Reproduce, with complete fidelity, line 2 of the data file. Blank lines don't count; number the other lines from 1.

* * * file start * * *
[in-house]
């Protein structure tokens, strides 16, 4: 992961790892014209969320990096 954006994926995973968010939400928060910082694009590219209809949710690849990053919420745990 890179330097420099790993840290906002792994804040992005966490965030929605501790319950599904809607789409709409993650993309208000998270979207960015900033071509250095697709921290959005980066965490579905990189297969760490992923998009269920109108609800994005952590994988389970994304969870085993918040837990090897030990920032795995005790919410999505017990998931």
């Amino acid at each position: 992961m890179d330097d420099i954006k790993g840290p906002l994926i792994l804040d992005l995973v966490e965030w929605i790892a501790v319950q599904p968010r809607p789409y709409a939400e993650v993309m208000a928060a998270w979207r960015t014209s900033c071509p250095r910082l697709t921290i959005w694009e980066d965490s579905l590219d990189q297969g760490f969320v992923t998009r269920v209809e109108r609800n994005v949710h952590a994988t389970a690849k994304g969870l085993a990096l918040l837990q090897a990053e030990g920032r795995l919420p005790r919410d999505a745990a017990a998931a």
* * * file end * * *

């Protein structure tokens, strides 16, 4: 992961790892014209969320990096 954006994926995973968010939400928060910082694009590219209809949710690849990053919420745990 890179330097420099790993840290906002792994804040992005966490965030929605501790319950599904809607789409709409993650993309208000998270979207960015900033071509250095697709921290959005980066965490579905990189297969760490992923998009269920109108609800994005952590994988389970994304969870085993918040837990090897030990920032795995005790919410999505017990998931």